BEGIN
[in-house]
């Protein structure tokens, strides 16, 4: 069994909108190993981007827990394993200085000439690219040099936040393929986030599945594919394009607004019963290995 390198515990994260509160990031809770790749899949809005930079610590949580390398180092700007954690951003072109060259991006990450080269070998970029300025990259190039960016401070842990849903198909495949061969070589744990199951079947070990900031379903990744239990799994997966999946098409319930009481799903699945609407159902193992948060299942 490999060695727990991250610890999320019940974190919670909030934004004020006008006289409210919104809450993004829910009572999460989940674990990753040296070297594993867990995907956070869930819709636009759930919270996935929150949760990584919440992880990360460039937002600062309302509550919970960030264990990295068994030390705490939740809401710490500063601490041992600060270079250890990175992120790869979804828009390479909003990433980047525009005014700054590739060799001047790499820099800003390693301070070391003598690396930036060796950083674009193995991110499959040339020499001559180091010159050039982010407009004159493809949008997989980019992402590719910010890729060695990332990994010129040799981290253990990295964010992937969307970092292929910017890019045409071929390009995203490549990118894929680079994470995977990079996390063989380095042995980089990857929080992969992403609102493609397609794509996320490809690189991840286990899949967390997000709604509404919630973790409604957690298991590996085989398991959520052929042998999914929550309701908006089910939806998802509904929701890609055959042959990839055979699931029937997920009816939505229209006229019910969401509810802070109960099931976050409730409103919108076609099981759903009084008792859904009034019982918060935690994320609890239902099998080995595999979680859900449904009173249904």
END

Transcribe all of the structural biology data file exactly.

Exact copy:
[in-house]
């Protein structure tokens, strides 16, 4: 069994909108190993981007827990394993200085000439690219040099936040393929986030599945594919394009607004019963290995 390198515990994260509160990031809770790749899949809005930079610590949580390398180092700007954690951003072109060259991006990450080269070998970029300025990259190039960016401070842990849903198909495949061969070589744990199951079947070990900031379903990744239990799994997966999946098409319930009481799903699945609407159902193992948060299942 490999060695727990991250610890999320019940974190919670909030934004004020006008006289409210919104809450993004829910009572999460989940674990990753040296070297594993867990995907956070869930819709636009759930919270996935929150949760990584919440992880990360460039937002600062309302509550919970960030264990990295068994030390705490939740809401710490500063601490041992600060270079250890990175992120790869979804828009390479909003990433980047525009005014700054590739060799001047790499820099800003390693301070070391003598690396930036060796950083674009193995991110499959040339020499001559180091010159050039982010407009004159493809949008997989980019992402590719910010890729060695990332990994010129040799981290253990990295964010992937969307970092292929910017890019045409071929390009995203490549990118894929680079994470995977990079996390063989380095042995980089990857929080992969992403609102493609397609794509996320490809690189991840286990899949967390997000709604509404919630973790409604957690298991590996085989398991959520052929042998999914929550309701908006089910939806998802509904929701890609055959042959990839055979699931029937997920009816939505229209006229019910969401509810802070109960099931976050409730409103919108076609099981759903009084008792859904009034019982918060935690994320609890239902099998080995595999979680859900449904009173249904």